On today's snowy day, way before setting out to make Rapini aka Broccoli Rabe with Chilies and Garlic, I started out by finding a list of the current members of the U.S. Congress on the internet. It was a really good list with links to each congress person. One list was for senators, one for representatives in the house. There were red and blue bullets distinguishing party, years in office, State, and Term end dates.
I started working my way down the list with Republican Senators. I discovered that if you google contact for Senator so and so, the contact form comes up right away. I am a shy person, and I find emailing easier than facing the dreaded phone, though, I thought that after sending all of my emails, I would tackle the phoning next. I also discovered that if you google Senator so and so office locations, you may find all of the various phone numbers by which you may reach the Senator, especially when the Washington office line is all tied up or full. I found a script from a Facebook post by Indivisible, and copied and pasted, and adjusted the text according to which Senator I was addressing my concerns as a U.S. citizen. The script went something like this:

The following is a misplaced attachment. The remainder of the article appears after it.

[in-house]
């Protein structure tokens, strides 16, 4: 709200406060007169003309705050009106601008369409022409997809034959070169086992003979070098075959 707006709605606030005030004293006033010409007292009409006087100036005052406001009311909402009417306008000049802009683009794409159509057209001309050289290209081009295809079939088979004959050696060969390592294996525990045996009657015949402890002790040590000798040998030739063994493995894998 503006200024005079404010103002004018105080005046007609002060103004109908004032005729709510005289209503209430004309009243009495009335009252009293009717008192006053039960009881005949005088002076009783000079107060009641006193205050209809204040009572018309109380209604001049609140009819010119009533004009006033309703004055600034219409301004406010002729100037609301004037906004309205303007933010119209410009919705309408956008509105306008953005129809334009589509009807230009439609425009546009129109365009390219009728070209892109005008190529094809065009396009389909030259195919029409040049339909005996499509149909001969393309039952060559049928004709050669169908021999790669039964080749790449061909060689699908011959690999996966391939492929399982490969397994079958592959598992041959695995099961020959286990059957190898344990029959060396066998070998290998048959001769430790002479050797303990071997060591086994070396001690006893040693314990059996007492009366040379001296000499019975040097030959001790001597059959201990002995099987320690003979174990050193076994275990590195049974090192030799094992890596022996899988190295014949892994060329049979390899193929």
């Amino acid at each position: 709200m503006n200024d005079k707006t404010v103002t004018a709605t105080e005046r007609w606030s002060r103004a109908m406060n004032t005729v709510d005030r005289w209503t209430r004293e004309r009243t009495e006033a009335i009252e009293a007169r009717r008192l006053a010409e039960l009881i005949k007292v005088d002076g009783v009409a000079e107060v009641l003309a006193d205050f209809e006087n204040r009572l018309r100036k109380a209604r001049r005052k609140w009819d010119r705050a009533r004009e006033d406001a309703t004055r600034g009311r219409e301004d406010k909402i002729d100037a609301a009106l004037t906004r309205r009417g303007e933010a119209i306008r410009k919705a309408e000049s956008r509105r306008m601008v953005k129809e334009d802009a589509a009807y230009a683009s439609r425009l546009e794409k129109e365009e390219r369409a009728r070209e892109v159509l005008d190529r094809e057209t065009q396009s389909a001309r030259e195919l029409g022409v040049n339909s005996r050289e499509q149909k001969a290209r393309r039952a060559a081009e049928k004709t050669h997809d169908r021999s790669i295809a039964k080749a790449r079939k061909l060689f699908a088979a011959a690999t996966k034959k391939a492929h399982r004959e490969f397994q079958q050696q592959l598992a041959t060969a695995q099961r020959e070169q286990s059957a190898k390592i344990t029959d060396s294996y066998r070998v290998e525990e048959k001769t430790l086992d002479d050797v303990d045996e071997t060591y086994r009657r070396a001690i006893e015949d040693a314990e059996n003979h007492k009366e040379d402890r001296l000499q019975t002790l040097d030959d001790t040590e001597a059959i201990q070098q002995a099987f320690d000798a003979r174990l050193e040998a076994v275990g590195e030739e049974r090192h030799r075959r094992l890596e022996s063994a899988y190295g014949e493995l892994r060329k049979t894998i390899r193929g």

Hi, my name is _______ and I’m a constituent from _______. I’m furious that the senator/rep voted to pass this tax bill.
Only 30% of Americans approve of this proposal because it’s nothing more than a handout for the wealthy at the expense of working Americans—the CBO score shows that it will actually raise taxes immediately for many working Americans, including teachers, students, people with disabilities, and residents of states with high local tax burdens.
Furthermore, cutting corporate tax rates will benefit CEOs, not workers. Reducing the estate tax would benefit only a small group of the richest Americans. As if that weren’t bad enough, repealing the ACA’s individual mandate would cause 13 million people to lose their health insurance and destabilize health insurance markets. Adding $1 trillion to the deficit is reckless and destructive, and not what the GOP claims to stand for.
[ADD IN PERSONAL DETAILS ABOUT HOW THE TAX BILL AFFECTS YOU AND YOUR FAMILY]
I ask that s/he change their vote and vote no on the final version of the bill. If not, I will work with my community to defeat him/her in the next election.
By the way, if you are ever feeling overwhelmed by the political climate, you can find posts on Facebook that are quite informative, and you can save them. You may then refer back to them when you are less overwhelmed and ready to take action, and join the resistance.